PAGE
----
When it comes to bringing legal claims, employees feel emboldened when they can paint you into a “my word against yours” corner. But they don’t feel as comfortable—and likely won’t bring a lawsuit—when they’re facing a case of their word against two representatives from.
That’s why it’s best to make sure you have at least two people from the executive or management team—including one from HR—to sit in on any termination meeting.
Recent case: Kathryn Quinn took frequentfrom her job when a back condition flared up. In one case, supervisors questioned her medical excuse. When Quinn returned from leave, she was called into a meeting with two managers. She was told she was being fired for falsifying a medical note.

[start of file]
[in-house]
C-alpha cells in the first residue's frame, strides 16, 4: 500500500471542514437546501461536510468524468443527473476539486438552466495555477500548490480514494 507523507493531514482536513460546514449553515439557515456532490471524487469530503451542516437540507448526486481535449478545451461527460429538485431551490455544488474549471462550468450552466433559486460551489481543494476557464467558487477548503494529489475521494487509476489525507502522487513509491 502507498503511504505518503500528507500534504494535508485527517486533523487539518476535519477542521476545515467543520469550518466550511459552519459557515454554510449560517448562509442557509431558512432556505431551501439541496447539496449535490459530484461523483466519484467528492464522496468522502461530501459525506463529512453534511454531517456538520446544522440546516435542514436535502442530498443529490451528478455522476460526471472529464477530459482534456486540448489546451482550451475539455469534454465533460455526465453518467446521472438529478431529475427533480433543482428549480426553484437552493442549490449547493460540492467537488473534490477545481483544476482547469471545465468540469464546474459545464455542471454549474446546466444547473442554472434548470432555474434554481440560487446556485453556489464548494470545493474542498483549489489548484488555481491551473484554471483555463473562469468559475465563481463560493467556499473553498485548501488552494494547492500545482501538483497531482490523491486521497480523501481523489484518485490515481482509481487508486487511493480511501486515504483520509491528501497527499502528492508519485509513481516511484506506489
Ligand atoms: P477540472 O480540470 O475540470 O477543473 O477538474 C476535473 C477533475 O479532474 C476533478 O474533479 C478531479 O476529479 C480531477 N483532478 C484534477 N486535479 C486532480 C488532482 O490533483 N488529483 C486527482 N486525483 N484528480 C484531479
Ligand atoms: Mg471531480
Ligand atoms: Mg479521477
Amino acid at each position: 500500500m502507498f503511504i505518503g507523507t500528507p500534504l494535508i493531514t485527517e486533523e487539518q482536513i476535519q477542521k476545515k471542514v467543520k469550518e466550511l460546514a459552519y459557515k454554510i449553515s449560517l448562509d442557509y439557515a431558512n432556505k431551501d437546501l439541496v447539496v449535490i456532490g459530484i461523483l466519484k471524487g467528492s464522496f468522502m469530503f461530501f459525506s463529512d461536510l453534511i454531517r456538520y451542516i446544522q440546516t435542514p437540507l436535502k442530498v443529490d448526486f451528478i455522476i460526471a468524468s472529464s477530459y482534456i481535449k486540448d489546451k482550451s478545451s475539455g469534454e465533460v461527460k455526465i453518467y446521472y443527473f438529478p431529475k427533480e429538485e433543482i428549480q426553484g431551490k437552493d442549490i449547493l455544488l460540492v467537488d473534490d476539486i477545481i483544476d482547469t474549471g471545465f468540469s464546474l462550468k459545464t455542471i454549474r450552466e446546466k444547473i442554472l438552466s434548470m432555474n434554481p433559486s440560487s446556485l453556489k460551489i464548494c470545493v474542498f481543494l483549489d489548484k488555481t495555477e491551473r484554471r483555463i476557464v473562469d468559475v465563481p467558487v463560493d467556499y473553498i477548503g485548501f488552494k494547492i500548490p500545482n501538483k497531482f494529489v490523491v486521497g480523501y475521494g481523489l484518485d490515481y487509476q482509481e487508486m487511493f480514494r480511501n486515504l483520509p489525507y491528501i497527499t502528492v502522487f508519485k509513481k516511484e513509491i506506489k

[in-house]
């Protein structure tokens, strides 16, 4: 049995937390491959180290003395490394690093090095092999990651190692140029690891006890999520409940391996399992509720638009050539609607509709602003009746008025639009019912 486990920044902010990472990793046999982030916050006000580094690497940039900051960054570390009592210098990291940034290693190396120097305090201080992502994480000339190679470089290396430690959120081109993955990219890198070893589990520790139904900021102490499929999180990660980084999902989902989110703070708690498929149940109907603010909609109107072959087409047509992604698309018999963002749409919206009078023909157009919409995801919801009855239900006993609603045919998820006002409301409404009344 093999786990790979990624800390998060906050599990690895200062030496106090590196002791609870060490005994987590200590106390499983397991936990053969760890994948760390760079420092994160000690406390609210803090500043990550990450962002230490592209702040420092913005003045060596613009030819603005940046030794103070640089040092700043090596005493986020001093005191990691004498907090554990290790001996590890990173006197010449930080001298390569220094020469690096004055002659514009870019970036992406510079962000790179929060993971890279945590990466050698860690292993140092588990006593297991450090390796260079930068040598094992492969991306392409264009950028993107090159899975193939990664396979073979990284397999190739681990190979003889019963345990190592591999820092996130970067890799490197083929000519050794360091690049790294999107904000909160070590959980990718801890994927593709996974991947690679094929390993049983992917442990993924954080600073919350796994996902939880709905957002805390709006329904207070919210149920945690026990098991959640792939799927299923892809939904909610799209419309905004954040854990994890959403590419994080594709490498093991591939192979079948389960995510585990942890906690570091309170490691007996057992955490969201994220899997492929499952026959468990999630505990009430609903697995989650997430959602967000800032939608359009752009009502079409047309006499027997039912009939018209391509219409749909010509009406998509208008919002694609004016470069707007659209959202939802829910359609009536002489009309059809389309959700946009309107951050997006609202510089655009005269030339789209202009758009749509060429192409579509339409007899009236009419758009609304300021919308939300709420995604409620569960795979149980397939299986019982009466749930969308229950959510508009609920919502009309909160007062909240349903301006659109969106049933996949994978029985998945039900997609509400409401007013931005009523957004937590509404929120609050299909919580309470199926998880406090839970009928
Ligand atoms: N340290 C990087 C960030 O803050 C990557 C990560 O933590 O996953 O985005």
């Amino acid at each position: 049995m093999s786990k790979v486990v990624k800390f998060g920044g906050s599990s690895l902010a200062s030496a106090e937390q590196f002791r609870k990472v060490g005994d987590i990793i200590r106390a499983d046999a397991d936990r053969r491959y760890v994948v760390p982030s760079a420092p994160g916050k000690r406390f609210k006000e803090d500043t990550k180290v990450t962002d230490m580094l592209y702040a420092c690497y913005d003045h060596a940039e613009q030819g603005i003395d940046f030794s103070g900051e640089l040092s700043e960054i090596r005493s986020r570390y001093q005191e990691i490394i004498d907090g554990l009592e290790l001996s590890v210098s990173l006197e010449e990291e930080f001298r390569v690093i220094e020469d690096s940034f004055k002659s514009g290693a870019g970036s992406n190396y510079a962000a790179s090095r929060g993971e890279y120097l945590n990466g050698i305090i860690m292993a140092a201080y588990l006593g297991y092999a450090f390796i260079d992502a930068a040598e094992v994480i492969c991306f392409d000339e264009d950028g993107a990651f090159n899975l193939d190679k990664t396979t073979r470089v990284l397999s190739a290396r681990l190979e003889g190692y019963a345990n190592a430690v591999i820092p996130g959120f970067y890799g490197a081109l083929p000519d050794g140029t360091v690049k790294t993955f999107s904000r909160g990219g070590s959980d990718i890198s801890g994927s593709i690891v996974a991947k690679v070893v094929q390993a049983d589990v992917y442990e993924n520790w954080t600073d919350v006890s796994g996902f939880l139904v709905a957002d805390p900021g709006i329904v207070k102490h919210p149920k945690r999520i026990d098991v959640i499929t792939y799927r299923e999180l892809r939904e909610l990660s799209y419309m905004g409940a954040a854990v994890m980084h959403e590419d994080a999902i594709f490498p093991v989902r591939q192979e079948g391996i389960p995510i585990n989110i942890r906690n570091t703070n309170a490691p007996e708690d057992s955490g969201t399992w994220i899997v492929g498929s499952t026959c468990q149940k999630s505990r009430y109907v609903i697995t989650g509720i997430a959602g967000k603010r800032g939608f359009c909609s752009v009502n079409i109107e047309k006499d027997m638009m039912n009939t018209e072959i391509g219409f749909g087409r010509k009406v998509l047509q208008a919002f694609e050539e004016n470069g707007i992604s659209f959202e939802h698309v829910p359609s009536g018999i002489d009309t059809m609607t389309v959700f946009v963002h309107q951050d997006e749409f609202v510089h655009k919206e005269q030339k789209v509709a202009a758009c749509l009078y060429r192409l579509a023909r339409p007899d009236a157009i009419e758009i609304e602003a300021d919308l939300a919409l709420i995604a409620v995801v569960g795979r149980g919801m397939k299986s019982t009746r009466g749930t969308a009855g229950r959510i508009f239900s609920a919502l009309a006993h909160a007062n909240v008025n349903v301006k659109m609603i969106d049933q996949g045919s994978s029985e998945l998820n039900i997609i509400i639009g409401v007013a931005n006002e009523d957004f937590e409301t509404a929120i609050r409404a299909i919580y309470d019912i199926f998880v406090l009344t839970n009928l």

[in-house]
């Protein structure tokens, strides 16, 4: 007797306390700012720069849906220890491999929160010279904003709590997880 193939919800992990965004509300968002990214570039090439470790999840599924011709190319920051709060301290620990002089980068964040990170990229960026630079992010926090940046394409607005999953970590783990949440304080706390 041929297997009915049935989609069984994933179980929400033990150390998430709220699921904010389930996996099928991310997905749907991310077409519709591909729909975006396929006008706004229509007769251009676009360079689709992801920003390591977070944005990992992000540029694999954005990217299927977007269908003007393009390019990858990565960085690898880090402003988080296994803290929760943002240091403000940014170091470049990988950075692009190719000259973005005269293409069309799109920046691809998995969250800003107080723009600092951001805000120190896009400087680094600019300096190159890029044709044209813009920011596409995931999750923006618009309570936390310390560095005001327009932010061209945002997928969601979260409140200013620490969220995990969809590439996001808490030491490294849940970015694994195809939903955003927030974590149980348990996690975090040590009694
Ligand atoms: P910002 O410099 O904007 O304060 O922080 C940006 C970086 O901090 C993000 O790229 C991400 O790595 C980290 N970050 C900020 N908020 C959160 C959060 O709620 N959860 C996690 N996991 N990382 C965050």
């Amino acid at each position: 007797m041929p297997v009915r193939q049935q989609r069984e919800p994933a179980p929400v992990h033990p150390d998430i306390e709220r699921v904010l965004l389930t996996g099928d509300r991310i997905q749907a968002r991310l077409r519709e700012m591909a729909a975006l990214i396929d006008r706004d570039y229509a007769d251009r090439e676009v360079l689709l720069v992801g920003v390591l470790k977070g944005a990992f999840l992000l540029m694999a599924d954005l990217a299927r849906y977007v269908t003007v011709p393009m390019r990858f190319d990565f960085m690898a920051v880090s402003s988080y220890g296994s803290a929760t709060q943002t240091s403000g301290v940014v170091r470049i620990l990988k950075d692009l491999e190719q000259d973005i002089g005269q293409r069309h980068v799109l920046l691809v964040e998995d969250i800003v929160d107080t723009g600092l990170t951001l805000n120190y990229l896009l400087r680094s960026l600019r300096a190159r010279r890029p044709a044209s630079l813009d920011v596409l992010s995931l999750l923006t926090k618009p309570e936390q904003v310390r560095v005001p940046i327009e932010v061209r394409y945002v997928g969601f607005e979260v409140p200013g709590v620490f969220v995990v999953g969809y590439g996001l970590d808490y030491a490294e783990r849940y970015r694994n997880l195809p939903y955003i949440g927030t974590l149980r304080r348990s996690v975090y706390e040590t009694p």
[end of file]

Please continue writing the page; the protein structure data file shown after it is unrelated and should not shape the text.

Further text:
Then one of the managers left the room. Quinn alleges that the remaining manager told Quinn the termination “really wasn’t [because of] the doctor’s note. It was the.”
Quinn sued. The court sent her case to a jury based on the alleged statement. The jury will have to decide who is telling the truth. (Quinn v. Mercy Fitzgerald Hospital, No. 09-4327, ED PA, 2011)
- How to Fire an Employee the Legal Way: 6 Termination Guidelines
- Rule against document removal supports legit business need
- Your 2016 annual report: Link every HR initiative to financial impact
- How to wind up in court: Suggest 'a man would be better'
- How can employers get waivers of claims from terminated employees?